All eyes on the U.N. as President Obama and Iranian President Rouhani open a new chapter in the often troubled relationship between the two countries. On Capitol Hill, Senator Ted Cruz begins an epic speech against Obamacare with the possibility of a government shutdown hanging in the balance.
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President Obama is preparing to address the U.N. General Assembly. The big question right now is whether he will sit down for a meeting with Iranian President Hassan Rouhani. CNN's Jim Sciutto has the latest from the United Nations.
A cameraman who accompanied Iranian President Mahmoud Ahmadinejad to New York for the U.N. General Assembly has applied for asylum in the United States, and "he's afraid to return to Iran," his attorney said Monday.
New York City-based lawyer Paul O'Dwyer, who said he is working with U.S. authorities on behalf of Hassan Golkanbhan, said his client is afraid of persecution because of his perceived political beliefs.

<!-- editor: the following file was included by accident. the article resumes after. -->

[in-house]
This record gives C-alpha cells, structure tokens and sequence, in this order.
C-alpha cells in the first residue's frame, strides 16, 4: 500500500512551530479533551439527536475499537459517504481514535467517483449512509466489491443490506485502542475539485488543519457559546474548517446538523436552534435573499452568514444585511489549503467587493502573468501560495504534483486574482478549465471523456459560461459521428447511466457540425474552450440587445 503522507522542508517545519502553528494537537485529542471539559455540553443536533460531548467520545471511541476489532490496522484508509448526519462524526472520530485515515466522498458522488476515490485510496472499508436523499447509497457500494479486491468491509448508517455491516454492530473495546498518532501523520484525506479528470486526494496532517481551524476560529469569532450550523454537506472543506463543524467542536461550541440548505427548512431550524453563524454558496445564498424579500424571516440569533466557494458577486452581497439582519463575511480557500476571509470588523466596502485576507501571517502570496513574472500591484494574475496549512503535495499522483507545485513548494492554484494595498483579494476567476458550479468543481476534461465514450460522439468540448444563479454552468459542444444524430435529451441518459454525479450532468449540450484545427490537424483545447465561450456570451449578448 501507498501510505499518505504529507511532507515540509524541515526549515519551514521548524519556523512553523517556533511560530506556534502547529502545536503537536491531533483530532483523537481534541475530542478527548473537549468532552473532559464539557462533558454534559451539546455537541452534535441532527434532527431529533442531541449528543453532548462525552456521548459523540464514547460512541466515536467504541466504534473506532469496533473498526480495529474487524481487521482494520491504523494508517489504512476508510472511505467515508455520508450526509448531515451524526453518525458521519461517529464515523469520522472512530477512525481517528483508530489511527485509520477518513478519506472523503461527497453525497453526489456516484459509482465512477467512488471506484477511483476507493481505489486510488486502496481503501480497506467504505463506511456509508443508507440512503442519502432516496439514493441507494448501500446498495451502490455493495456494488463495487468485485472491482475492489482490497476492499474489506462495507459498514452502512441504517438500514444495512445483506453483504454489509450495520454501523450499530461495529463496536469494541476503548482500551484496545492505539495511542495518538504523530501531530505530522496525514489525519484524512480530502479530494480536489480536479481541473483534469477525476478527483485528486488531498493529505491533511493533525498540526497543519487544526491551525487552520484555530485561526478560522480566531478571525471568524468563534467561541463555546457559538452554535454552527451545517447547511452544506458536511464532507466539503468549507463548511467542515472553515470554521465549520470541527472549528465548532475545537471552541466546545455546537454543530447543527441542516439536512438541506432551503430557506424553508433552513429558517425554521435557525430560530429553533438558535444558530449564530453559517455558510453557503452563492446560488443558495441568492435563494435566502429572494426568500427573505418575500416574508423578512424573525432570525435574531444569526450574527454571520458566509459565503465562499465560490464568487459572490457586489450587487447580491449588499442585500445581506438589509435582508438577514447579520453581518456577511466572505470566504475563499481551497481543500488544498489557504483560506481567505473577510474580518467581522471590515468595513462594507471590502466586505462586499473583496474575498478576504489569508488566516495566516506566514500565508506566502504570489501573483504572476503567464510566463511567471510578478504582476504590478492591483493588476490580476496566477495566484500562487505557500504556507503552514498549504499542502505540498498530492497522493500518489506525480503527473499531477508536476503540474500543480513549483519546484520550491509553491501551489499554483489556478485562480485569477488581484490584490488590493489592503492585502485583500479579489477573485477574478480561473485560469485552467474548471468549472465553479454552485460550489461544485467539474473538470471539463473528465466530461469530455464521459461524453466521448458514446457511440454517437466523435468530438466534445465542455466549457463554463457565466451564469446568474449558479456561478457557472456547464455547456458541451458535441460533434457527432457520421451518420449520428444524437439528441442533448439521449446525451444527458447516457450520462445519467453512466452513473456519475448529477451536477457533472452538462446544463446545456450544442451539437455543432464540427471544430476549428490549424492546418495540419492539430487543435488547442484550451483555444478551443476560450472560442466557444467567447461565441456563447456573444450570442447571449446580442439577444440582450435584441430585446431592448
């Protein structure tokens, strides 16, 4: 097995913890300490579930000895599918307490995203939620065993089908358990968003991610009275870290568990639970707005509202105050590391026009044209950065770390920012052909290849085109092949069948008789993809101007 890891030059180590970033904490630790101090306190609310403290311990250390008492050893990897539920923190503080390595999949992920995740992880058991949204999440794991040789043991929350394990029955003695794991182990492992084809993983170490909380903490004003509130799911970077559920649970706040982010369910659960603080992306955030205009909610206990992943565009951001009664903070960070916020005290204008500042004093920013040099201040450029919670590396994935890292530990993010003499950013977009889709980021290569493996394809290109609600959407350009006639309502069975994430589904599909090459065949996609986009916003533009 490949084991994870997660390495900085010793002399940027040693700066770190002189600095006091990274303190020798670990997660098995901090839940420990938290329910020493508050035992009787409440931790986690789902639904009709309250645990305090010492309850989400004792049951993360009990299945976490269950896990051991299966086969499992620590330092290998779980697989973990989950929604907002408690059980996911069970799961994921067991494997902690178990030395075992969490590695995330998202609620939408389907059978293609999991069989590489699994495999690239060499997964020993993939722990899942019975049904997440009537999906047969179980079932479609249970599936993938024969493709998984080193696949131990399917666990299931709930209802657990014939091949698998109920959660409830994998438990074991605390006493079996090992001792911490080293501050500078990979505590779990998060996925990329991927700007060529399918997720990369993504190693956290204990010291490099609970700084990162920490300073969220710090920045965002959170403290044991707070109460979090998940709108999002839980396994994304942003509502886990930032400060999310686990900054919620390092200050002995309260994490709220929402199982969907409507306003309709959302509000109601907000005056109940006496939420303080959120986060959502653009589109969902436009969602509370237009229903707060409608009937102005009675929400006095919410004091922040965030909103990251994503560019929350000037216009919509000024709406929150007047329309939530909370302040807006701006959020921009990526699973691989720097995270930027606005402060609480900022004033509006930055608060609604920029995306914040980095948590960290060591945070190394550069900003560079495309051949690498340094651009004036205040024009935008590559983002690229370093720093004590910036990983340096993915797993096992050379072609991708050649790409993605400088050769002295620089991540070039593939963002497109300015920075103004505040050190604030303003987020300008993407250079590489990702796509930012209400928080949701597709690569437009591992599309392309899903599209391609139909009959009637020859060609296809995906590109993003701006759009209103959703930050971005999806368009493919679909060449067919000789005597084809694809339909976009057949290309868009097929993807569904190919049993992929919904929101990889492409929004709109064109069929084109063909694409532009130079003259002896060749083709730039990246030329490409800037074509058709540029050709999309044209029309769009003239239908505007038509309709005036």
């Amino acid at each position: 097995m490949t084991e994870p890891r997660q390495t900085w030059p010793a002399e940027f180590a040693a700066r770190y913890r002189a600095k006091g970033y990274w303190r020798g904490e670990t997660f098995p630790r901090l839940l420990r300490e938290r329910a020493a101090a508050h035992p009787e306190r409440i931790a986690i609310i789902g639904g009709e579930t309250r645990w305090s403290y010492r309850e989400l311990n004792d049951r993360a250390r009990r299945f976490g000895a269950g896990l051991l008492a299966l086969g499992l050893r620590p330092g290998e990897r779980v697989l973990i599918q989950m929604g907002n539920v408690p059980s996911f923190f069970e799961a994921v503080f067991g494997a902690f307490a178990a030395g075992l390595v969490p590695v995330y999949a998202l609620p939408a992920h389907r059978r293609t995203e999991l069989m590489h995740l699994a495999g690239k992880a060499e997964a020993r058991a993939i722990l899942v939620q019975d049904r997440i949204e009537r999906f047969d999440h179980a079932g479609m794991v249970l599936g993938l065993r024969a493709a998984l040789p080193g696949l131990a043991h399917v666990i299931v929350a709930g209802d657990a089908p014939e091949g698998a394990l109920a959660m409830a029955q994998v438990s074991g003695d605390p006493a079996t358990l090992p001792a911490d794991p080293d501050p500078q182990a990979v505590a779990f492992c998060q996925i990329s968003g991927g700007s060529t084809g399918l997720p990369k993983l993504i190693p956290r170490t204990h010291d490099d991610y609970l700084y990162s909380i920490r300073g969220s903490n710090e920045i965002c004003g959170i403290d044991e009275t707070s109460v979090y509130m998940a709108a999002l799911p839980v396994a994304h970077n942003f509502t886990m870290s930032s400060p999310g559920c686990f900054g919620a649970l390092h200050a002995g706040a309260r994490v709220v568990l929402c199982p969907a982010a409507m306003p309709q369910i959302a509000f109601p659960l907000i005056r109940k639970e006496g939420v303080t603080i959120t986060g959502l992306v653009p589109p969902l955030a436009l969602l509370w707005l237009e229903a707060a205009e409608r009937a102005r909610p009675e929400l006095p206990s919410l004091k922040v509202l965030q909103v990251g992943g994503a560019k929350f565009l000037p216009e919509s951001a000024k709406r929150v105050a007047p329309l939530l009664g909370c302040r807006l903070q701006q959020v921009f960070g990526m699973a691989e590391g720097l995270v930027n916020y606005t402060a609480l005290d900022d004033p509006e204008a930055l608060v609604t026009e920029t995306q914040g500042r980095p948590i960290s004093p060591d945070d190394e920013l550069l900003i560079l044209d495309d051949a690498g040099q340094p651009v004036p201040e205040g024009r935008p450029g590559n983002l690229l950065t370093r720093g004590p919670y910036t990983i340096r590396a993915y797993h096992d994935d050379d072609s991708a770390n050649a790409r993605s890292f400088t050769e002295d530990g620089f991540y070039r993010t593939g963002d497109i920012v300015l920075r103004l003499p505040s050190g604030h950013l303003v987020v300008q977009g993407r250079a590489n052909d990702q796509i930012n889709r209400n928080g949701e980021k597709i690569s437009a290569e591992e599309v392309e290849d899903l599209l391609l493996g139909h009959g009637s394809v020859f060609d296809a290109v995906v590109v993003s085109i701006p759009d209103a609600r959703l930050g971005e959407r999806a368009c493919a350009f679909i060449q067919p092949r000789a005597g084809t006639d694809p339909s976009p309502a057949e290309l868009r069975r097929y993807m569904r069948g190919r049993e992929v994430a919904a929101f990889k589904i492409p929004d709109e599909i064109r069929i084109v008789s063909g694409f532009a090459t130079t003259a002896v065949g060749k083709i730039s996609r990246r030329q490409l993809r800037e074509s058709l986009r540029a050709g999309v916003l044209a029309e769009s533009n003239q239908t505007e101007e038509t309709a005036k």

"He's perceived as not being a supporter, or being an opponent of the Iranian regime," O'Dwyer said. "Somebody who has betrayed the regime and who can no longer be trusted by them."
O'Dwyer said while the cameraman didn't have any suspicion cast on him before his trip to New York, "there were things that he was expected to do that he was uncomfortable with doing," and "while he was here... his position on certain things became known to the Iranian government."
When Golkanbhan's part of the Iranian delegation returned home last Thursday after Ahmadinejad's addressed the General Assembly on Wednesday, the cameraman stayed behind, O'Dwyer said.
David Gergen says it seems the Israelis don't trust that the U.S. will use force, and there's a major discrepancy in defining the red line with Iran. Israel wants to act when the Iranians have the capability to build a bomb, while America views that point as the time at which they acquire a bomb. Gergen says "that's way too late" from the Israeli perspective.
He also added that Pres. Obama and Prime Minister Netanyahu talk often, but didn't meet in person during the U.N. General Assembly because they lack personal harmony.
Israeli Ambassador to the U.S. Michael Oren says the red line with Iran should be the last point at which we can act to stop them from getting a nuclear weapon. He identifies that as 20% enrichment, which means completing 90% of the bomb.
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